Kit No. 9027
Decals: Four versions -U.S. Air Force, Israel, West Germany and Australia
Comments: Engraved panel lines; nose cone consists of two halves; full load of air-to-air missiles; decals are high quality Cartograf brand made in Italy
The McDonnell Douglas F-4 Phantom II was a tandem two-seat, twin-engine, all-weather, long-range supersonic jet interceptor/fighter-bomber originally developed for the United States Navy by McDonnell Aircraft. One of the best known and most recognizable post-World War II jet fighters in the world, it first entered service in 1961 with the U.S. Navy. Proving highly adaptable, it was also adopted by the U.S. Marine Corps and the U.S. Air Force (a rare development at the time, given the traditional inter-service rivalry, and an indicator of the superb nature of the aircraft) — by the mid-1960s it had become a major part of their respective air wings. Beginning in 1959, it set 15 world records for in-flight performance, including an absolute speed record, and an absolute altitude record.
The Phantom was a large fighter with a top speed of over Mach 2.2. It could carry more than 18,000 pounds (8,400 kg) of weapons on nine external hardpoints, including air-to-air missiles, air-to-ground missiles, and various bombs. The F-4, like other interceptors of its time, was initially designed without an internal cannon. Later models, beginning with the F-4E, which appeared in 1968, incorporated an M61 Vulcan rotary cannon. During the Vietnam War, the F-4 was used extensively; it served as the principal air superiority fighter for both the Navy and Air Force, and became important in the ground-attack and aerial reconnaissance roles late in the war.
The F-4E was a direct, if late, response to the experience that the non-gun-equipped F-4B’s, C’s and D’s experienced over Vietnam when tangling with smaller, older, more agile and gun-equipped MiG-17’s and -19’s — encounters that could quickly become dangerous for the F-4 pilots when they closed with MiG’s in dogfight conditions at distances that were inside the minimum range that Sidewinder and Sparrow missiles needed to arm themselves. At those distances, guns were both deadly and essential to survival. 20 mm gun pods, slung on the F-4’s center line in place of a belly tank, were employed as a stop-gap, but this ad hoc field modification was woefully inaccurate unless firing at a target head-on at close range. According to one pilot’s description, the gun pod “scattered rounds all over the sky.” The F-4E, which was years in development, represented a return to more traditional approach by integrating a gun into the basic airframe design.
Esci’s F-4E Phantom II is molded in tan plastic (85 pieces) and has finely engraved panel lines, the type that will highlight detail in subtle fashion, but can easily be obliterated by sanding. The kit features a full complement of 4 AIM-7 Sparrow and 4 AIM-9 Sidewinder air-to-air missiles, in addition to a pair of 370 gallon drop tanks mounted on wing pylons. It also has separately molded slats for the outboard leading edges of the wings.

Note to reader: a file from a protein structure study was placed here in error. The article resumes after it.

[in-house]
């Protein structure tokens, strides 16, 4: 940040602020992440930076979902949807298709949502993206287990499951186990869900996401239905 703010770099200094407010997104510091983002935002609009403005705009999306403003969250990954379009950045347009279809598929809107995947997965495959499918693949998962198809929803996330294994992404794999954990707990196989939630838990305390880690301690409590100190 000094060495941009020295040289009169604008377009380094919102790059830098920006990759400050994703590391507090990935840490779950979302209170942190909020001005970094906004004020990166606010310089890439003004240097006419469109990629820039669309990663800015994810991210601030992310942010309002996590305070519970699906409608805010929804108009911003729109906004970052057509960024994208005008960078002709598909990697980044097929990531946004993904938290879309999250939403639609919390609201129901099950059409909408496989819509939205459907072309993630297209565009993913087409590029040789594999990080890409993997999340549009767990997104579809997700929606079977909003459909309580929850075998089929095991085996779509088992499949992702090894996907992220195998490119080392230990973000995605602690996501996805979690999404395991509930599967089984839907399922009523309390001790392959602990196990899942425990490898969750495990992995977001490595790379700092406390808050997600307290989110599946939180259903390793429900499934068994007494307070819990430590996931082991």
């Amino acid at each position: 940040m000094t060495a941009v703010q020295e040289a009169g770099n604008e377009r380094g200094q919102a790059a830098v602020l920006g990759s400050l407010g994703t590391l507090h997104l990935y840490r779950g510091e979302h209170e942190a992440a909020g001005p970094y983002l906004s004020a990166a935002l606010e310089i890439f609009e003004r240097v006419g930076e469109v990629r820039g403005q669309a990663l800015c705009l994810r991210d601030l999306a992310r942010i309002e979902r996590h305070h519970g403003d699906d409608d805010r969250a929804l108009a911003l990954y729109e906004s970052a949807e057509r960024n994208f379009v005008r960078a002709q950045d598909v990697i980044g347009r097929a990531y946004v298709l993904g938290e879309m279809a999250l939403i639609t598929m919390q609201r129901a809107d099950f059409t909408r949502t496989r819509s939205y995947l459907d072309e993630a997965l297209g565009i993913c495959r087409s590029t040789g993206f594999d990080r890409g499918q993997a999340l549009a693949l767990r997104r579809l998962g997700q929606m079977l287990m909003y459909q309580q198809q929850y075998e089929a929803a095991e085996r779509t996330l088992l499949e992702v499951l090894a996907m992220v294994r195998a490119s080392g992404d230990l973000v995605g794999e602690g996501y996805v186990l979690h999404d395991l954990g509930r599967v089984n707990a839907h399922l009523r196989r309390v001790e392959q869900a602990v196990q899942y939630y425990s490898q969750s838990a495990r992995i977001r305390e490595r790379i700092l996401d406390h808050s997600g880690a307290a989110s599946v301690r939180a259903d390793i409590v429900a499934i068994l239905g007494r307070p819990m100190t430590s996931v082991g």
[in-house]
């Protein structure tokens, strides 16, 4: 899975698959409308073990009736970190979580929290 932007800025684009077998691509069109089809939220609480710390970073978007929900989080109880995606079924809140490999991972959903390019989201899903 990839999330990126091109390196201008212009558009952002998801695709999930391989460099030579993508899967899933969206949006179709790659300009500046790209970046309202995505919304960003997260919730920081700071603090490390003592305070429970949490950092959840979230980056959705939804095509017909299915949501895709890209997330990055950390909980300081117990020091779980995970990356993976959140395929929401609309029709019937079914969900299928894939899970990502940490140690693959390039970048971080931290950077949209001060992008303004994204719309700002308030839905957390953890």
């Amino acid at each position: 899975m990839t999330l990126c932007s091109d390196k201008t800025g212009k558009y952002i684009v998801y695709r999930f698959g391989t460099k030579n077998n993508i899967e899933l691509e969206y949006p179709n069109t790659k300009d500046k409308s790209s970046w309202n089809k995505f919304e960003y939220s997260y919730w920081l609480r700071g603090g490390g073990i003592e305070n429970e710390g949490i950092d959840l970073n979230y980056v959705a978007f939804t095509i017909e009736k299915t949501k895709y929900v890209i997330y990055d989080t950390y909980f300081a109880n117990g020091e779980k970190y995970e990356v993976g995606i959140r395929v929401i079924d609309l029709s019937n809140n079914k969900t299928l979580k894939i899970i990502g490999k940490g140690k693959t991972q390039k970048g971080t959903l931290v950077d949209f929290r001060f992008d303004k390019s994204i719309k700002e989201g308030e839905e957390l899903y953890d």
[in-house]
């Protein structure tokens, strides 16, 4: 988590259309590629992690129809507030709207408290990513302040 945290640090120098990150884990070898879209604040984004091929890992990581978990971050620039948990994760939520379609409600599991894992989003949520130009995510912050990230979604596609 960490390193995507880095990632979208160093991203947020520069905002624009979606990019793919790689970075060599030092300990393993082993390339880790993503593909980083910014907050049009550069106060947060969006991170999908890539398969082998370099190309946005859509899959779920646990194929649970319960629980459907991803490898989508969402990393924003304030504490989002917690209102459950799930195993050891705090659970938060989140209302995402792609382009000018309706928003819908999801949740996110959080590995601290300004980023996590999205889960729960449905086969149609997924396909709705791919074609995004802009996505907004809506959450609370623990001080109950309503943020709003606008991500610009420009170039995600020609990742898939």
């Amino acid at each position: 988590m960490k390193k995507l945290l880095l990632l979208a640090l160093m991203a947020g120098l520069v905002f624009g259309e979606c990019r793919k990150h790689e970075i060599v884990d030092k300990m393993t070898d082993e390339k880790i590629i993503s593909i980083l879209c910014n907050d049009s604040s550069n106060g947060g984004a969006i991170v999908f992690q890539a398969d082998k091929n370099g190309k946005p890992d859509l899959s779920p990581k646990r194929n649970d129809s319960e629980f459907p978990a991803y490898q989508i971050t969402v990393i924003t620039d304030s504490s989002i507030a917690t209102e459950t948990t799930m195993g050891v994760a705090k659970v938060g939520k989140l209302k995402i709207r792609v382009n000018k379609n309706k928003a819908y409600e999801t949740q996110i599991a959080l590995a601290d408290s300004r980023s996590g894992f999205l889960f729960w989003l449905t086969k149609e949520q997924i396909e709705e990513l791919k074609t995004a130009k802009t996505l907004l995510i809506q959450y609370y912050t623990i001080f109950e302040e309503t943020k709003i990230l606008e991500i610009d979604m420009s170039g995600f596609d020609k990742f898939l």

The cockpit detail is minimal as the instrument panels consist entirely of decals. Each seat consists of three pieces, one of which are the pull handles above the pilot’s headrest. These particular parts are crude, but at least there is an attempt to represent them; some manufacturers do not bother. Still, I recommend aftermarket Phantom seats.
The Esci jet intakes are of good quality, with engraved detail on the ramps. Like the much older 1/72 Revell F-4E, the Esci version features intakes that curve around to meet the ramps on top and on the bottom, covering a full 180 degrees on a vertical line. This is a big plus, since some other manufacturers (namely Monogram) feature intakes that do not cover a full 180 degrees, meeting the bottom edge of the fuselage, and require a lot of putty, sanding and patience to hide an ugly seam that never appeared on the actual Phantom. With the Esci Phantom this is not a problem.
Exhaust Nozzles & Nose Cone
The jet exhaust nozzles have good external detail, and good molding representing the turbofan at the end of the shaft. The nose cone is in two halves and will require above average skill at seam-hiding with putty, sanding, and camouflaging evidence of both.
The decals are high quality Cartograf examples made in Italy, and there are four versions:
1) F-4E of 3rd Tactical Fighter Squadron, 3rd Tactical Fighter Wing, USAF;
2) F-4E of Heil Ha’ Avir, Israeli Air Force;
3) F-4F of Jabo G 36, Luftwaffe (West Germany); and
4) F-4E of 1st Squadron, Royal Australian Air Force.
There is good detail in this kit overall, particularly the wheels, exhaust vents on the shaft for the 20mm Vulcan cannon, and engraved panel lines on the fuselage, wing pylons and belly. Aside from the somewhat lacking cockpit, this kit should build into a fine example of an F-4E Phantom II. Definitely recommended.